Whilst the revised application will still include the long-term aim to see the Moresk/Oak Way Car Park form part of the development, the planning condition will only allow this to happen when evidence is available that the rest of the Pydar development does not have an adverse impact on the adjacent residential areas and that there is sufficient available car park spaces in Truro. 

Housing for all

There is a great need for housing of all types across Truro. The development will deliver 320 homes, of which 35 per cent would be affordable, with up to 112 accessible homes for Later Living in a location with quality greenspace, access to the riverfront, proximity to shops in the town centre and vibrant new food and drink businesses.

In addition to providing new homes, this development will create more than 3.5 acres of public spaces, plant more than 100 trees and provide new garden areas with accessible riverside paths for everyone to use. For comparison, Pydar will be creating greenspace the equivalent to three times the size of Lemon Quay.

The neighbourhood will be designed for different generations of people, including those first starting out, families, and lifetime living, aiming to break down barriers and create an inclusive, place to live, grow, and play.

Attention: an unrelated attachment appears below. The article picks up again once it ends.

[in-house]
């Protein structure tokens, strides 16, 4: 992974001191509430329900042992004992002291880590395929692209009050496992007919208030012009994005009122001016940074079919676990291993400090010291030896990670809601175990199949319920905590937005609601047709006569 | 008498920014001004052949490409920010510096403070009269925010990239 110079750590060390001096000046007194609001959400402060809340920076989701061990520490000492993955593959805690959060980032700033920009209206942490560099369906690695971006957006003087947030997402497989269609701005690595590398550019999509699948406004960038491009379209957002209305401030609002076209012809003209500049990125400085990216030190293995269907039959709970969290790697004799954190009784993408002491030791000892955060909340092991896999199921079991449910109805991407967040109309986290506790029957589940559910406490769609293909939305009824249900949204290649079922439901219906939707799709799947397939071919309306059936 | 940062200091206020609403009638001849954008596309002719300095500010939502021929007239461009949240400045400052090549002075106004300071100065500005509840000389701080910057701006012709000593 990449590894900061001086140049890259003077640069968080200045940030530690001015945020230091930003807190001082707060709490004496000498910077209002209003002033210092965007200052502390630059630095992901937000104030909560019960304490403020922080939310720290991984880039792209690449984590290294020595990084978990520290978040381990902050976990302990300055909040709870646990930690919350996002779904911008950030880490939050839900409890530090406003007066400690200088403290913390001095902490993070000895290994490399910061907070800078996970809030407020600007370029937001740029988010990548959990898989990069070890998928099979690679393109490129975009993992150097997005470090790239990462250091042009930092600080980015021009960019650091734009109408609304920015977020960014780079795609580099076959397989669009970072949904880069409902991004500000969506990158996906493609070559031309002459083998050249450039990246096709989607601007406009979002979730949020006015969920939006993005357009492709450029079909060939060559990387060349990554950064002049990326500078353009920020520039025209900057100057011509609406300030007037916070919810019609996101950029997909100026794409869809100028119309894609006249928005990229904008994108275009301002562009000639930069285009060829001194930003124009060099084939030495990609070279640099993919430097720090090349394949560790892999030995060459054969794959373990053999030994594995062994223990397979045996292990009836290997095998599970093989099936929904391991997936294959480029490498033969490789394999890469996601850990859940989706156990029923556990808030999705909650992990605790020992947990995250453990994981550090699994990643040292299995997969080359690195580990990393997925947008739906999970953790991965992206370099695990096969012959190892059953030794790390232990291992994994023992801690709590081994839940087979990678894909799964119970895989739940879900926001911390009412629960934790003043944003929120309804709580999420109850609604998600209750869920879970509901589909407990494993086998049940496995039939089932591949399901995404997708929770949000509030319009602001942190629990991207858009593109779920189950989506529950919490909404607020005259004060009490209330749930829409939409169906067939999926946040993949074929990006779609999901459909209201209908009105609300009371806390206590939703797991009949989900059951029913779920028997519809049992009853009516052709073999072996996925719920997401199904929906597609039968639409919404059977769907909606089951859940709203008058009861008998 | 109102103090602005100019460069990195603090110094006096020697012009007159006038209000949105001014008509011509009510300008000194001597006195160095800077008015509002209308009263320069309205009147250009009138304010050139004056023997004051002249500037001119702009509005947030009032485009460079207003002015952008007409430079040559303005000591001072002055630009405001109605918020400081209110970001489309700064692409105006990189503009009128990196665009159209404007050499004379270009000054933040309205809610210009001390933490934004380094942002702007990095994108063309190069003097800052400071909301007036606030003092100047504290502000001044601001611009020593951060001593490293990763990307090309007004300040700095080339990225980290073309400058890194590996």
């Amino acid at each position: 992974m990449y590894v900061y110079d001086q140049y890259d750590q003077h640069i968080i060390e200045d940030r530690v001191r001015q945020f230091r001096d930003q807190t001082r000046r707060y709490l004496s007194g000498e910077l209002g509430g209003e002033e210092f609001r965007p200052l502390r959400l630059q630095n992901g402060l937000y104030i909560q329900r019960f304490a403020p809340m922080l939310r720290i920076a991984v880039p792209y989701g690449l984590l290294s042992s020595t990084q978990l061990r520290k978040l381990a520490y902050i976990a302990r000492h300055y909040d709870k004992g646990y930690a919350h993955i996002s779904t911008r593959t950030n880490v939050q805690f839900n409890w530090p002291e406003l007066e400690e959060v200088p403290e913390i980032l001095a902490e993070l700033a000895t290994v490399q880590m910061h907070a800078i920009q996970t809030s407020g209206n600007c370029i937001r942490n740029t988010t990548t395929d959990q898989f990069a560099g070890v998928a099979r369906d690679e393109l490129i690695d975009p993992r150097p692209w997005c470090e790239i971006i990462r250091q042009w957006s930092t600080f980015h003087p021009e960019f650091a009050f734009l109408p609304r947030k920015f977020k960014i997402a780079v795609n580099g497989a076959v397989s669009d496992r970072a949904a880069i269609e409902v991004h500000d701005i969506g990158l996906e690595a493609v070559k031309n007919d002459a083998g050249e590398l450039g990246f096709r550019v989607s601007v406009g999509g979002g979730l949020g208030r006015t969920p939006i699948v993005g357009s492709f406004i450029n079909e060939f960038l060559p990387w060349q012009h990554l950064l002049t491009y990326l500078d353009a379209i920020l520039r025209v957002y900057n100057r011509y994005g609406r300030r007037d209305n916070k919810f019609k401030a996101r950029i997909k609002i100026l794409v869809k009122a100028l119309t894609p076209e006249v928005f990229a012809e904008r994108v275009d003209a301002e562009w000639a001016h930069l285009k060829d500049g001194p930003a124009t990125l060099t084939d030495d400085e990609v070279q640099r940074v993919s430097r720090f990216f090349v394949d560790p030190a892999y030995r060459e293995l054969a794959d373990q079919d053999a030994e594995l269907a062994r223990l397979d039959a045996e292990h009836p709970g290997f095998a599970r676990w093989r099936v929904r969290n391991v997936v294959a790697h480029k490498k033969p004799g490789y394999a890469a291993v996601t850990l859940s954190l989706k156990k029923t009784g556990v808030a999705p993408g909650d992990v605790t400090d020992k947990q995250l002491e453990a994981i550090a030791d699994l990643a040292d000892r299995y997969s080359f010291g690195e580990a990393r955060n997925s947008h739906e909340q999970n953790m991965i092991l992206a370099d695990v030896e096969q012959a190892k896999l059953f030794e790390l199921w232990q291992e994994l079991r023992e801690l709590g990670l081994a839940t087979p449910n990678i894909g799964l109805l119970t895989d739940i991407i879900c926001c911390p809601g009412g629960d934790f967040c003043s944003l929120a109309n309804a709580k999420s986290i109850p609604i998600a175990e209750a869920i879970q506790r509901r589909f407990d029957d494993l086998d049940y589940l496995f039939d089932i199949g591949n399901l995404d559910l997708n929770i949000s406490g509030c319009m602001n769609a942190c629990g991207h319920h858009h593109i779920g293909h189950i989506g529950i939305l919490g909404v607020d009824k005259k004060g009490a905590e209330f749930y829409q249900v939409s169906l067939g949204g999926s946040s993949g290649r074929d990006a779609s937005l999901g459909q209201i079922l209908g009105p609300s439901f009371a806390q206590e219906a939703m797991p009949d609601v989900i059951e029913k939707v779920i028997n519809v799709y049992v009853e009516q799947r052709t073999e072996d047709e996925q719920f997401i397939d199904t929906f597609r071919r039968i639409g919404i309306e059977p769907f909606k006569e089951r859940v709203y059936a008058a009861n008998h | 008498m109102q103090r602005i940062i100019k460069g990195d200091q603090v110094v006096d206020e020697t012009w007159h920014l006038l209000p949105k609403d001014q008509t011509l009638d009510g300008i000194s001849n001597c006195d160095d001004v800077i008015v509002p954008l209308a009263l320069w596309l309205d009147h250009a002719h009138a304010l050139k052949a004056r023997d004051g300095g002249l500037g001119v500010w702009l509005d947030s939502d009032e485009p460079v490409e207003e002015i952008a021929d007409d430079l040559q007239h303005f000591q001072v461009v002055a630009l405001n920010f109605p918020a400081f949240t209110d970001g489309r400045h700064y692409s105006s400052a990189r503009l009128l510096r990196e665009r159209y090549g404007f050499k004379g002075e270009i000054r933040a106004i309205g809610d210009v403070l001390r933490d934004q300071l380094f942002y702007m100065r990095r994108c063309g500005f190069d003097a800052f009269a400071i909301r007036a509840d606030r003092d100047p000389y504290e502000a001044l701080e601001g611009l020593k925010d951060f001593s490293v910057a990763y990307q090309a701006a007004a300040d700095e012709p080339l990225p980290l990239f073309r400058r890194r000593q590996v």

Respecting local character

The scheme aims to enhance the character and appearance of the local area and the Truro Conservation Area by contributing high-quality, well-designed buildings that complement the existing area and respect the city’s rich history, culture, and people.

Newly created vistas will enhance views of the historic Truro Cathedral whilst the landmark viaduct will be a central feature for new walking paths and cycling routes.

Achieving a healthier environment

This housing-led scheme aims to be highly sustainable and contribute to the Council’s aims to be net carbon-neutral by 2030, by delivering 60 per cent of its power needs through renewal sources of energy.

A minor reduction in car parking will be offset by supporting new modes of sustainable transport, such as cycling, as well as electric vehicle charging facilities provided throughout the development.

Research carried out before the pandemic showed that only 79 per cent of all parking spaces in the city centre are used, which means there is an opportunity to reduce spaces whilst helping to achieve a safer, healthier Truro.

Residents and businesses are encouraged to participate in the planning consultation. Visit or follow updates on Twitter, Facebook, and Instagram (@PydarTruro) for all the latest on information, events, and activity.

We know our engagement doesn’t stop with this application. We would like to invite all residents to stay engaged during the consultation process and reach out to our team to make your voices heard, including online and in person when safe to do so. Public events will be held over the summer and beyond,” Rushworth concluded.

If the plans are approved, the aim would be for work to start on the redevelopment next year.

Images courtesy of PRP Architects.

You must be logged in to post a comment